Is There A Moral Case for “Buy American”?

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Eye on America

The most often cited reason we should buy American is its supposed economic benefits. However, buying exclusively within a specific geographic region impoverishes the local economy. Voluntary trade benefits both sides. The broader our trading partners, the greater that benefit.

A second rationale for buying American is well-intentioned but not effective. Perhaps we would be economically better off with global trade, it is argued, but we have an obligation to maintain a high moral standard. We insist on a minimum wage for our workers. We have high safety standards and humane working conditions. We should not reward countries that exploit their own people. These arguments, although emotionally moving, actually hurt the truly needy.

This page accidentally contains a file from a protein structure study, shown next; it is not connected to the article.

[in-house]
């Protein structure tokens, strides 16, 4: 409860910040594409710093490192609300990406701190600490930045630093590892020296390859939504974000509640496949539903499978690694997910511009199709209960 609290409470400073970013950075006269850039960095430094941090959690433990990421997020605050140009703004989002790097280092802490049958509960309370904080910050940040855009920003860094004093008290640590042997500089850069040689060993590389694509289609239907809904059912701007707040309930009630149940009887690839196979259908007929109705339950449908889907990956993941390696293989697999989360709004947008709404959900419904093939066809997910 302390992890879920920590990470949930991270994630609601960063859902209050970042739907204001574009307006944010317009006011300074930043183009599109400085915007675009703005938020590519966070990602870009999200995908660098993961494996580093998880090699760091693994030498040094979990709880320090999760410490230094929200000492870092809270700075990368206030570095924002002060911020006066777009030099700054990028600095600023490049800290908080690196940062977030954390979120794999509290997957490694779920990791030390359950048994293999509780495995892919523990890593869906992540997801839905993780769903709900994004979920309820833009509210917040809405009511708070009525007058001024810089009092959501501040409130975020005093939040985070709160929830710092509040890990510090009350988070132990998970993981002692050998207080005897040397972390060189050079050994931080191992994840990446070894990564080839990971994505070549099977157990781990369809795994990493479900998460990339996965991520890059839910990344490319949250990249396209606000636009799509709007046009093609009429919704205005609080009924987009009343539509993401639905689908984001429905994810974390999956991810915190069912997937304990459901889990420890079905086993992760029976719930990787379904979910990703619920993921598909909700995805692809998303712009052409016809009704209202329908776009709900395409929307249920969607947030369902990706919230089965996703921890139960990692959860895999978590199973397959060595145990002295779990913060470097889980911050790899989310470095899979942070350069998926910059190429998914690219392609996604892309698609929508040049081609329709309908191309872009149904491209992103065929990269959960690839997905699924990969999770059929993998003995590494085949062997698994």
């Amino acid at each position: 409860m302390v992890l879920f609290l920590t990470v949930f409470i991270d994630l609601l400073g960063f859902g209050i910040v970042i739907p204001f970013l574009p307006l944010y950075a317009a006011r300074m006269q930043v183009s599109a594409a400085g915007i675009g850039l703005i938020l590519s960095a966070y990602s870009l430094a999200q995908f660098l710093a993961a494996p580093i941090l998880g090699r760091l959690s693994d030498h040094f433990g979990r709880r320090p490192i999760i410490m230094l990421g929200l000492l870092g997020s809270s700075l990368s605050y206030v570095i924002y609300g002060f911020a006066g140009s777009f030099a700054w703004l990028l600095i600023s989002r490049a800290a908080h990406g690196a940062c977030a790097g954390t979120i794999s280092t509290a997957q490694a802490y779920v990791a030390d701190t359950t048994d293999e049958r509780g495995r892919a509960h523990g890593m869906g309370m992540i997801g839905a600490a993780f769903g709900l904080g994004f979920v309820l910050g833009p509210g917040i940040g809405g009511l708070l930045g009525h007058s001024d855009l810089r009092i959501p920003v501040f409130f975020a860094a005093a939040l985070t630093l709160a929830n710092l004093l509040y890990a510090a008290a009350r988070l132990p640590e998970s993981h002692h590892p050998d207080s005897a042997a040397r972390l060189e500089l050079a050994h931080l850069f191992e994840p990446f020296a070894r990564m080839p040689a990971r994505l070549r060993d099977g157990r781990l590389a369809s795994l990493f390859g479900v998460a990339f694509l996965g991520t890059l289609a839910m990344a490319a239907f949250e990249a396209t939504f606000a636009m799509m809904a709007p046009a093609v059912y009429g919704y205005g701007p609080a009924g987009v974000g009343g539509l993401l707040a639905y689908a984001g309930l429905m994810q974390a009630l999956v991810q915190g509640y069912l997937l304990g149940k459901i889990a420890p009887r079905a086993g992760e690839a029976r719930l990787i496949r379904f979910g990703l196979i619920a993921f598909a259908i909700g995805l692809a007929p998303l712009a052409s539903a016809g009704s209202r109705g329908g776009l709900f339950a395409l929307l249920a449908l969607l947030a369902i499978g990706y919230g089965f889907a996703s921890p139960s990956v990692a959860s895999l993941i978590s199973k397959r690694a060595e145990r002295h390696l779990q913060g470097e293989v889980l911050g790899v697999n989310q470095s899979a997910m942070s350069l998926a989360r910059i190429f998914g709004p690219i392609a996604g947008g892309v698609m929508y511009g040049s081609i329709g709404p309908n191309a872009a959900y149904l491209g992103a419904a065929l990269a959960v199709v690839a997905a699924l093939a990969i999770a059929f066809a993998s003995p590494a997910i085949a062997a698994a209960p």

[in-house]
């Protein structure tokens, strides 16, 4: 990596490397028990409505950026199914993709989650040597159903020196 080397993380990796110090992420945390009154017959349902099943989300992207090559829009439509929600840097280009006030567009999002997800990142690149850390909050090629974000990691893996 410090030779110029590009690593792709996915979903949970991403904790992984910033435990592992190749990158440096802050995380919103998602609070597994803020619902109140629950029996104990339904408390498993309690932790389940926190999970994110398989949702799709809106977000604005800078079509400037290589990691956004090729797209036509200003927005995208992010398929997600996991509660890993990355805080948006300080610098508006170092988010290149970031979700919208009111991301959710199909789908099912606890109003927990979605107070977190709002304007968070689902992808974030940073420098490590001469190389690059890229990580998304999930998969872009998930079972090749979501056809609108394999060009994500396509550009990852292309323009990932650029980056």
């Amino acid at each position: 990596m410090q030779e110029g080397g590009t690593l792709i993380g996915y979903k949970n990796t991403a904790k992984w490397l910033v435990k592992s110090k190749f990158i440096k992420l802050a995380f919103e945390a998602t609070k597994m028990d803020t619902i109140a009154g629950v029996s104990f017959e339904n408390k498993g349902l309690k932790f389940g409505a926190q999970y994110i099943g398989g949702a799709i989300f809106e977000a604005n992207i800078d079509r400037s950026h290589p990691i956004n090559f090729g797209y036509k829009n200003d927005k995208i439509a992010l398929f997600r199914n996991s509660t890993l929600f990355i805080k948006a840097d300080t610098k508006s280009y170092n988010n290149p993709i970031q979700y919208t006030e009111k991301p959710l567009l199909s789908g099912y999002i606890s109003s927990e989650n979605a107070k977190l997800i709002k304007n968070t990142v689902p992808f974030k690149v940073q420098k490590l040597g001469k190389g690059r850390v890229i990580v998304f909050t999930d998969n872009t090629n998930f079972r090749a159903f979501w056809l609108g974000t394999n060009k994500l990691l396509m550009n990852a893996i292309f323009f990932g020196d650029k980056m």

Like playing a sport, working for pay is a skill learned by doing. Imagine the people who can’t get hired at a job paying minimum wage. They have a little or no job history. Their communication skills are inadequate. Their education is incomplete. They are unable to follow instructions and even fail to consistently arrive on time.

Training a new employee is costly, not just in salary, but also in the loss of business from the person’s initial poor service and the time and effort expended by other workers to train and supervise the new worker. All this investment is often wasted when the person doesn’t work out.

Some employees are not worth the wage they want. Some are barely worth an unpaid internship. Many might be worth a salary below minimum wage. If applicants are not worth minimum wage, employers can’t afford to hire them. However, any person hired is given a chance to learn the job skills necessary to command a higher salary. Most minimum wage employees who manage to keep the job get a raise during their first year.